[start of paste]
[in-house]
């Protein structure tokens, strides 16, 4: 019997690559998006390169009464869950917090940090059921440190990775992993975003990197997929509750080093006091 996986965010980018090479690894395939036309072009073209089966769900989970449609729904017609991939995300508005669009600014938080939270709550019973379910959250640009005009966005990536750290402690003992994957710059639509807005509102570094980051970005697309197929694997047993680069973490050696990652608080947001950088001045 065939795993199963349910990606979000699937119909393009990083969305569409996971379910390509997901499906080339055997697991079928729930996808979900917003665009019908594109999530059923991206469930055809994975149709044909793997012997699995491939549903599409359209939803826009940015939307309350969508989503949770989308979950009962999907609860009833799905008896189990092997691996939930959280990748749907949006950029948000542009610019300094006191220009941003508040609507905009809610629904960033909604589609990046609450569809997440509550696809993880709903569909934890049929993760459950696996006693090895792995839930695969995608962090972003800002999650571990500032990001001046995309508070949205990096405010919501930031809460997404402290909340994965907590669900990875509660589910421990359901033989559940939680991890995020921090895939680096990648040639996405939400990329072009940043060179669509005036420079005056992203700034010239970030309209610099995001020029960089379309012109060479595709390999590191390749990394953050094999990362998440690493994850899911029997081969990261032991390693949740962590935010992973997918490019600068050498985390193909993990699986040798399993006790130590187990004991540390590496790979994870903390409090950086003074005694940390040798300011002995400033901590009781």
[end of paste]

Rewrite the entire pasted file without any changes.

[in-house]
């Protein structure tokens, strides 16, 4: 019997690559998006390169009464869950917090940090059921440190990775992993975003990197997929509750080093006091 996986965010980018090479690894395939036309072009073209089966769900989970449609729904017609991939995300508005669009600014938080939270709550019973379910959250640009005009966005990536750290402690003992994957710059639509807005509102570094980051970005697309197929694997047993680069973490050696990652608080947001950088001045 065939795993199963349910990606979000699937119909393009990083969305569409996971379910390509997901499906080339055997697991079928729930996808979900917003665009019908594109999530059923991206469930055809994975149709044909793997012997699995491939549903599409359209939803826009940015939307309350969508989503949770989308979950009962999907609860009833799905008896189990092997691996939930959280990748749907949006950029948000542009610019300094006191220009941003508040609507905009809610629904960033909604589609990046609450569809997440509550696809993880709903569909934890049929993760459950696996006693090895792995839930695969995608962090972003800002999650571990500032990001001046995309508070949205990096405010919501930031809460997404402290909340994965907590669900990875509660589910421990359901033989559940939680991890995020921090895939680096990648040639996405939400990329072009940043060179669509005036420079005056992203700034010239970030309209610099995001020029960089379309012109060479595709390999590191390749990394953050094999990362998440690493994850899911029997081969990261032991390693949740962590935010992973997918490019600068050498985390193909993990699986040798399993006790130590187990004991540390590496790979994870903390409090950086003074005694940390040798300011002995400033901590009781």